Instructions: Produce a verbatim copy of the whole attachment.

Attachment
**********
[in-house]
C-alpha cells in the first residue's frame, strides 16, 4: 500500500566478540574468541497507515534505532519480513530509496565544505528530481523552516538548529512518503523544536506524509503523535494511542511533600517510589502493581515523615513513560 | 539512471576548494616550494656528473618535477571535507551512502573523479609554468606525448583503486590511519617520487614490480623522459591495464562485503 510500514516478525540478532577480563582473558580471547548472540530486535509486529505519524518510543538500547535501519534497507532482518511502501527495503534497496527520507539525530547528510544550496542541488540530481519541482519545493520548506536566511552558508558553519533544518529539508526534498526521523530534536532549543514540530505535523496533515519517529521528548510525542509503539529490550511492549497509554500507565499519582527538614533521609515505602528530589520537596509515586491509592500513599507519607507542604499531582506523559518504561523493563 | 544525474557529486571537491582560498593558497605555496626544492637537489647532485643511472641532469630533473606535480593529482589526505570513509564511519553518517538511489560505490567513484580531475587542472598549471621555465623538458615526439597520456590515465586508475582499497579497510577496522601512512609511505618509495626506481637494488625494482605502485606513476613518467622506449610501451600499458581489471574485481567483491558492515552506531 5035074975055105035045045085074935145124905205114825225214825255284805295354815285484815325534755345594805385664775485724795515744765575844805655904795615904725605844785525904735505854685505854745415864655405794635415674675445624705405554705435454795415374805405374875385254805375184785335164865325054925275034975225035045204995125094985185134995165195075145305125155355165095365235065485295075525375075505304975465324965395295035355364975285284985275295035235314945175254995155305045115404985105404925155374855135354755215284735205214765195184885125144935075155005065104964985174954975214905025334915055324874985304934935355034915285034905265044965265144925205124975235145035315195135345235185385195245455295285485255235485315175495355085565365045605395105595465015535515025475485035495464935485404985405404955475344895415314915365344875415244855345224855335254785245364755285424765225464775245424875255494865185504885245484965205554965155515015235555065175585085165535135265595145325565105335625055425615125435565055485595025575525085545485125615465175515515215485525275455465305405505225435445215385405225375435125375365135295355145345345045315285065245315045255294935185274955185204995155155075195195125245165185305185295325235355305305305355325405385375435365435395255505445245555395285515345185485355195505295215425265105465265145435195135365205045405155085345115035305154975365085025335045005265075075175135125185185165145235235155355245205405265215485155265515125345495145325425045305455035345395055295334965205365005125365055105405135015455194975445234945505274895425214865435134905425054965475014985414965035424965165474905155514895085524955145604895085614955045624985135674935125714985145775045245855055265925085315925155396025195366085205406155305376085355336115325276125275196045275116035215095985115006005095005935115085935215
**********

[in-house]
C-alpha cells in the first residue's frame, strides 16, 4: 500500500566478540574468541497507515534505532519480513530509496565544505528530481523552516538548529512518503523544536506524509503523535494511542511533600517510589502493581515523615513513560 | 539512471576548494616550494656528473618535477571535507551512502573523479609554468606525448583503486590511519617520487614490480623522459591495464562485503 510500514516478525540478532577480563582473558580471547548472540530486535509486529505519524518510543538500547535501519534497507532482518511502501527495503534497496527520507539525530547528510544550496542541488540530481519541482519545493520548506536566511552558508558553519533544518529539508526534498526521523530534536532549543514540530505535523496533515519517529521528548510525542509503539529490550511492549497509554500507565499519582527538614533521609515505602528530589520537596509515586491509592500513599507519607507542604499531582506523559518504561523493563 | 544525474557529486571537491582560498593558497605555496626544492637537489647532485643511472641532469630533473606535480593529482589526505570513509564511519553518517538511489560505490567513484580531475587542472598549471621555465623538458615526439597520456590515465586508475582499497579497510577496522601512512609511505618509495626506481637494488625494482605502485606513476613518467622506449610501451600499458581489471574485481567483491558492515552506531 5035074975055105035045045085074935145124905205114825225214825255284805295354815285484815325534755345594805385664775485724795515744765575844805655904795615904725605844785525904735505854685505854745415864655405794635415674675445624705405554705435454795415374805405374875385254805375184785335164865325054925275034975225035045204995125094985185134995165195075145305125155355165095365235065485295075525375075505304975465324965395295035355364975285284985275295035235314945175254995155305045115404985105404925155374855135354755215284735205214765195184885125144935075155005065104964985174954975214905025334915055324874985304934935355034915285034905265044965265144925205124975235145035315195135345235185385195245455295285485255235485315175495355085565365045605395105595465015535515025475485035495464935485404985405404955475344895415314915365344875415244855345224855335254785245364755285424765225464775245424875255494865185504885245484965205554965155515015235555065175585085165535135265595145325565105335625055425615125435565055485595025575525085545485125615465175515515215485525275455465305405505225435445215385405225375435125375365135295355145345345045315285065245315045255294935185274955185204995155155075195195125245165185305185295325235355305305305355325405385375435365435395255505445245555395285515345185485355195505295215425265105465265145435195135365205045405155085345115035305154975365085025335045005265075075175135125185185165145235235155355245205405265215485155265515125345495145325425045305455035345395055295334965205365005125365055105405135015455194975445234945505274895425214865435134905425054965475014985414965035424965165474905155514895085524955145604895085614955045624985135674935125714985145775045245855055265925085315925155396025195366085205406155305376085355336115325276125275196045275116035215095985115006005095005935115085935215